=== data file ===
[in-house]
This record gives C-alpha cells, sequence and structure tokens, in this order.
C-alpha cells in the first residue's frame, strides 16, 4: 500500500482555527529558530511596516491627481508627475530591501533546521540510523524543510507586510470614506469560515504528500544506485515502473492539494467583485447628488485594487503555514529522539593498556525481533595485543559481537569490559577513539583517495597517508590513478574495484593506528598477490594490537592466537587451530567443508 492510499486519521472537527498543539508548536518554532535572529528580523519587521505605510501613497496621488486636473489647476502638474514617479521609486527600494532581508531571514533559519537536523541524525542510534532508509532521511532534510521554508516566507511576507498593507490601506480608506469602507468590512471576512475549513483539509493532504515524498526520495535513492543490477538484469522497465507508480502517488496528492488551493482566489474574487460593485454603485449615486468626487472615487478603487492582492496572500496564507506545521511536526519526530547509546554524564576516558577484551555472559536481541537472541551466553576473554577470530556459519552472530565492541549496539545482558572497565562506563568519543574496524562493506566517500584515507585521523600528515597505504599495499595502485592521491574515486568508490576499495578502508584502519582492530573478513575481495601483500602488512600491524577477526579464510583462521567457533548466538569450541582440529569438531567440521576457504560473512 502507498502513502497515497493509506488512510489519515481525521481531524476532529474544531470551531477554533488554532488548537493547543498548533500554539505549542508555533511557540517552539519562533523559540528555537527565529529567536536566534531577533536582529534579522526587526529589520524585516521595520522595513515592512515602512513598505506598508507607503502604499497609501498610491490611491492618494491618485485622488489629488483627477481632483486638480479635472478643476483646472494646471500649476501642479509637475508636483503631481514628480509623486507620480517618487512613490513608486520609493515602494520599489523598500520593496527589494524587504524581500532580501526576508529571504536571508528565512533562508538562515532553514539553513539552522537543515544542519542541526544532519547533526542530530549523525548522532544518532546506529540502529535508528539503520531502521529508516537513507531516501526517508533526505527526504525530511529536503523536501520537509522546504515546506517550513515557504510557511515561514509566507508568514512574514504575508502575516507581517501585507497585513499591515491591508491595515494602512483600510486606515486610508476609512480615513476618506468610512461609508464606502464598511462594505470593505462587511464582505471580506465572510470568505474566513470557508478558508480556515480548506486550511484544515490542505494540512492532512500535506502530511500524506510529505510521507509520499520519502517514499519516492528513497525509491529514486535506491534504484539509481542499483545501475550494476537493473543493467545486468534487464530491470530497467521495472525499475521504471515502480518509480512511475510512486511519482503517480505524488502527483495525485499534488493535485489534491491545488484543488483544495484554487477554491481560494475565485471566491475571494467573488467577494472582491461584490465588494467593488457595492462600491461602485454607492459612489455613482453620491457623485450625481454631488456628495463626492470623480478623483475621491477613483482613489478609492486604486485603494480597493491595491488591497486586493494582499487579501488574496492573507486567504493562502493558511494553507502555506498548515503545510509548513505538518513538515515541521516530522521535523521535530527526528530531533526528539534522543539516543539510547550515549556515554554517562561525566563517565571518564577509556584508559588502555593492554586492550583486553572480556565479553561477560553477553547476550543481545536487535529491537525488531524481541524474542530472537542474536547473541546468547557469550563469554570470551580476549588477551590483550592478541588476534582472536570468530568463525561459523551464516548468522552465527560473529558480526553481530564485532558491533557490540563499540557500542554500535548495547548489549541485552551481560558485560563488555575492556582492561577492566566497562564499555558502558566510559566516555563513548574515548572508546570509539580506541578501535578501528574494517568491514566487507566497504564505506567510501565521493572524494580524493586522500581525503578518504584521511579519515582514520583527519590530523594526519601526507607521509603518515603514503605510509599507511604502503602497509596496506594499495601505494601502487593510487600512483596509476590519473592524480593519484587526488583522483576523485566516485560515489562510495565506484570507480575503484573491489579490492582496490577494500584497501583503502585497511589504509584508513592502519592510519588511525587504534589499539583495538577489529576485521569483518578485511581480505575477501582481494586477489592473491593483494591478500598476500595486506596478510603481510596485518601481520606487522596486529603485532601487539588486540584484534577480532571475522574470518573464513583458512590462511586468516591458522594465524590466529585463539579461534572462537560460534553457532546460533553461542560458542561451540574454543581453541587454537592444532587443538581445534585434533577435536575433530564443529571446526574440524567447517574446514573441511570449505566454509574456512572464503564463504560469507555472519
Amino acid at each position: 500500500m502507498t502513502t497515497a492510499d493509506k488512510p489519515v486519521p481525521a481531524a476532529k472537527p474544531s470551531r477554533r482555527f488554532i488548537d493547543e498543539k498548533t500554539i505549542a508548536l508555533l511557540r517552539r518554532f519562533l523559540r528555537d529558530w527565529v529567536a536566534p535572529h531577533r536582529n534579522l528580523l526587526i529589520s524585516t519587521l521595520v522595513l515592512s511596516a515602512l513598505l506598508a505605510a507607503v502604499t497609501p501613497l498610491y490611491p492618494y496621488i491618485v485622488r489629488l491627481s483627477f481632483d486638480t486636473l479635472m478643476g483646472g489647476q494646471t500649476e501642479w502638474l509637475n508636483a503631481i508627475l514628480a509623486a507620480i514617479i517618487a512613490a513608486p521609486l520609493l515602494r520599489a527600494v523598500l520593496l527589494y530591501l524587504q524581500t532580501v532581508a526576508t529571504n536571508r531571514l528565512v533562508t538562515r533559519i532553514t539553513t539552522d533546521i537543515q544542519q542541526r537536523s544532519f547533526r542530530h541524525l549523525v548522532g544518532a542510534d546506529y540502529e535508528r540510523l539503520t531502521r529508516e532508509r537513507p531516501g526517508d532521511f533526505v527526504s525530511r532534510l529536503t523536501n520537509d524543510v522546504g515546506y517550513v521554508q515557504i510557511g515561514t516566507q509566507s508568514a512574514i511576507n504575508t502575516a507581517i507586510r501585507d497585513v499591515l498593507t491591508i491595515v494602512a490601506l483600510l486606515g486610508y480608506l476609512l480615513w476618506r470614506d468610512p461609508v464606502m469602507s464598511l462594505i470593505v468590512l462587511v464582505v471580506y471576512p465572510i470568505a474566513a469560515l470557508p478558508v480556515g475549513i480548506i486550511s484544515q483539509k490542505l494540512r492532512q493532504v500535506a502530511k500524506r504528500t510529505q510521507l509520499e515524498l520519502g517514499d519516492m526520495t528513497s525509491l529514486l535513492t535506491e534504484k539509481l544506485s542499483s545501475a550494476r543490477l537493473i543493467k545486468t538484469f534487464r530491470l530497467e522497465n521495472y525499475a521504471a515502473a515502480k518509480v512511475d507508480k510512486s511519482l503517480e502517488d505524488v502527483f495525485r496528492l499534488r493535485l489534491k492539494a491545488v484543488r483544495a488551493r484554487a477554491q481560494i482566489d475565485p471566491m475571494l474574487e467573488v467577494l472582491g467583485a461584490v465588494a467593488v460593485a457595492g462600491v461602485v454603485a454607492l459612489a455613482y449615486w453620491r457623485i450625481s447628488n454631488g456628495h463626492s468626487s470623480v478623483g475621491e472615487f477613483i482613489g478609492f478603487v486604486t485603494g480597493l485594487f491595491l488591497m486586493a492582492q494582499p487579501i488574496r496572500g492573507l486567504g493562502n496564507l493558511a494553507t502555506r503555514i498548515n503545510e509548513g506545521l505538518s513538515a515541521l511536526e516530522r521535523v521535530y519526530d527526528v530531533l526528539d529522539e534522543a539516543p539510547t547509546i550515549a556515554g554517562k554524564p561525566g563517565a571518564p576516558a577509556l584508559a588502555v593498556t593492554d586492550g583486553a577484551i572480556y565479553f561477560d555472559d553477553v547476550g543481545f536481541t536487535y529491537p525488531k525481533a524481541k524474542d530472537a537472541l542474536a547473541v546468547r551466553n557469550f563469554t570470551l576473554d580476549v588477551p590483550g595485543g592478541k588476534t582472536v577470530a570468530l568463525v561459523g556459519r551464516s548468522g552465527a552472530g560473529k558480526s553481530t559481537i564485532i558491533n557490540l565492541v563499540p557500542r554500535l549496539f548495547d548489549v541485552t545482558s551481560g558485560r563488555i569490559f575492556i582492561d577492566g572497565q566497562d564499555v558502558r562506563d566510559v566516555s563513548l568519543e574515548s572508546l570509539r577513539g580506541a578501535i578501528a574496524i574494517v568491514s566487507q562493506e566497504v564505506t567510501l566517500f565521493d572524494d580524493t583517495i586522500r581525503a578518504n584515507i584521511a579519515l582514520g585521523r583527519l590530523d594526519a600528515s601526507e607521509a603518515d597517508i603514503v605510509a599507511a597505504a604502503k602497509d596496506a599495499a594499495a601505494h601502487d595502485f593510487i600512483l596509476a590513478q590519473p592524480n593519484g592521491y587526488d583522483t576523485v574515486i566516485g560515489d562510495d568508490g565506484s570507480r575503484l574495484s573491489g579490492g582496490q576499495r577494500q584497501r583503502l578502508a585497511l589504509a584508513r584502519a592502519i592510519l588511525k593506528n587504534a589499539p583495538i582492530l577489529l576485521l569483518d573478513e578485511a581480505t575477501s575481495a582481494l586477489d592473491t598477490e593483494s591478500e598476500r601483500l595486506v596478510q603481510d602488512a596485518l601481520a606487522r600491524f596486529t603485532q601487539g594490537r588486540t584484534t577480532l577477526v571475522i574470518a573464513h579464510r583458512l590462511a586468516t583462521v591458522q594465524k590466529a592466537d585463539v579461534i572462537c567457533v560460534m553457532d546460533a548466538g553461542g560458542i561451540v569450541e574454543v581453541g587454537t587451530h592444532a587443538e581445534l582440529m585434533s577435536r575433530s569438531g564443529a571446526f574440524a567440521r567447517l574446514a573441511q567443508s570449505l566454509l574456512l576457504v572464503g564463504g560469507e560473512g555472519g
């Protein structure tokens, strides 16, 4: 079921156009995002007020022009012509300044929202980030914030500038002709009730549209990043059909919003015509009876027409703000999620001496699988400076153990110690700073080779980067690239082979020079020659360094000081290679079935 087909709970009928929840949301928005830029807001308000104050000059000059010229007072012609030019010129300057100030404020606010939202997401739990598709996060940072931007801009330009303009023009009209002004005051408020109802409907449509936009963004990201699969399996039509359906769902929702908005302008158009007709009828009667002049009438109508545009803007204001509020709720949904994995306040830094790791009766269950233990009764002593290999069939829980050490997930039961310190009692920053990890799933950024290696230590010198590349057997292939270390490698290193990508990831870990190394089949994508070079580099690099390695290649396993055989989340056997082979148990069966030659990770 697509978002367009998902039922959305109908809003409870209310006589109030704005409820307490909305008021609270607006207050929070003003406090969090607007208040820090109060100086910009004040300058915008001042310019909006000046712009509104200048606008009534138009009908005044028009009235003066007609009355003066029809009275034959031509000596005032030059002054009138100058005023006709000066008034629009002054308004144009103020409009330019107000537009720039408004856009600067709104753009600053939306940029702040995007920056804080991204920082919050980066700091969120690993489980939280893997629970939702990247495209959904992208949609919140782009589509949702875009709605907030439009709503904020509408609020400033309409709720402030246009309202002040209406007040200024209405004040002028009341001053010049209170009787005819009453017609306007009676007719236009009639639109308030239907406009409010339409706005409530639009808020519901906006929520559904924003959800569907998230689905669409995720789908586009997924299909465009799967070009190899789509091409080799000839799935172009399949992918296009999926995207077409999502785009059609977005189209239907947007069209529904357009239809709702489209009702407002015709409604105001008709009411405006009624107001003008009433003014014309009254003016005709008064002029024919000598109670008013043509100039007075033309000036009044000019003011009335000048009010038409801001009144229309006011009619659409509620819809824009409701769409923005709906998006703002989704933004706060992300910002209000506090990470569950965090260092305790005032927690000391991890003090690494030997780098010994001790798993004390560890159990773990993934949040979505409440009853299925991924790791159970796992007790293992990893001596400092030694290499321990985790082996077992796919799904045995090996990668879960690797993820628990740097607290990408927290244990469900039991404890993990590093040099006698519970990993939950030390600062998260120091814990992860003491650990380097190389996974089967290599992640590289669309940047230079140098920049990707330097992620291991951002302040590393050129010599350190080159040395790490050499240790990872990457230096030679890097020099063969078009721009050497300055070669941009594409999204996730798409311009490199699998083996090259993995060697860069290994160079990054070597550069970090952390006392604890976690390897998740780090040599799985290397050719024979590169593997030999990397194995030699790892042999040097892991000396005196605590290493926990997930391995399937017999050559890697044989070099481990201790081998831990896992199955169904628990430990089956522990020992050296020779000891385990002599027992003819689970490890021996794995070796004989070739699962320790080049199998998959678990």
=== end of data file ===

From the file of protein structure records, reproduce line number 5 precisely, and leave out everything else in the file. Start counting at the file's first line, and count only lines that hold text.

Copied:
């Protein structure tokens, strides 16, 4: 079921156009995002007020022009012509300044929202980030914030500038002709009730549209990043059909919003015509009876027409703000999620001496699988400076153990110690700073080779980067690239082979020079020659360094000081290679079935 087909709970009928929840949301928005830029807001308000104050000059000059010229007072012609030019010129300057100030404020606010939202997401739990598709996060940072931007801009330009303009023009009209002004005051408020109802409907449509936009963004990201699969399996039509359906769902929702908005302008158009007709009828009667002049009438109508545009803007204001509020709720949904994995306040830094790791009766269950233990009764002593290999069939829980050490997930039961310190009692920053990890799933950024290696230590010198590349057997292939270390490698290193990508990831870990190394089949994508070079580099690099390695290649396993055989989340056997082979148990069966030659990770 697509978002367009998902039922959305109908809003409870209310006589109030704005409820307490909305008021609270607006207050929070003003406090969090607007208040820090109060100086910009004040300058915008001042310019909006000046712009509104200048606008009534138009009908005044028009009235003066007609009355003066029809009275034959031509000596005032030059002054009138100058005023006709000066008034629009002054308004144009103020409009330019107000537009720039408004856009600067709104753009600053939306940029702040995007920056804080991204920082919050980066700091969120690993489980939280893997629970939702990247495209959904992208949609919140782009589509949702875009709605907030439009709503904020509408609020400033309409709720402030246009309202002040209406007040200024209405004040002028009341001053010049209170009787005819009453017609306007009676007719236009009639639109308030239907406009409010339409706005409530639009808020519901906006929520559904924003959800569907998230689905669409995720789908586009997924299909465009799967070009190899789509091409080799000839799935172009399949992918296009999926995207077409999502785009059609977005189209239907947007069209529904357009239809709702489209009702407002015709409604105001008709009411405006009624107001003008009433003014014309009254003016005709008064002029024919000598109670008013043509100039007075033309000036009044000019003011009335000048009010038409801001009144229309006011009619659409509620819809824009409701769409923005709906998006703002989704933004706060992300910002209000506090990470569950965090260092305790005032927690000391991890003090690494030997780098010994001790798993004390560890159990773990993934949040979505409440009853299925991924790791159970796992007790293992990893001596400092030694290499321990985790082996077992796919799904045995090996990668879960690797993820628990740097607290990408927290244990469900039991404890993990590093040099006698519970990993939950030390600062998260120091814990992860003491650990380097190389996974089967290599992640590289669309940047230079140098920049990707330097992620291991951002302040590393050129010599350190080159040395790490050499240790990872990457230096030679890097020099063969078009721009050497300055070669941009594409999204996730798409311009490199699998083996090259993995060697860069290994160079990054070597550069970090952390006392604890976690390897998740780090040599799985290397050719024979590169593997030999990397194995030699790892042999040097892991000396005196605590290493926990997930391995399937017999050559890697044989070099481990201790081998831990896992199955169904628990430990089956522990020992050296020779000891385990002599027992003819689970490890021996794995070796004989070739699962320790080049199998998959678990």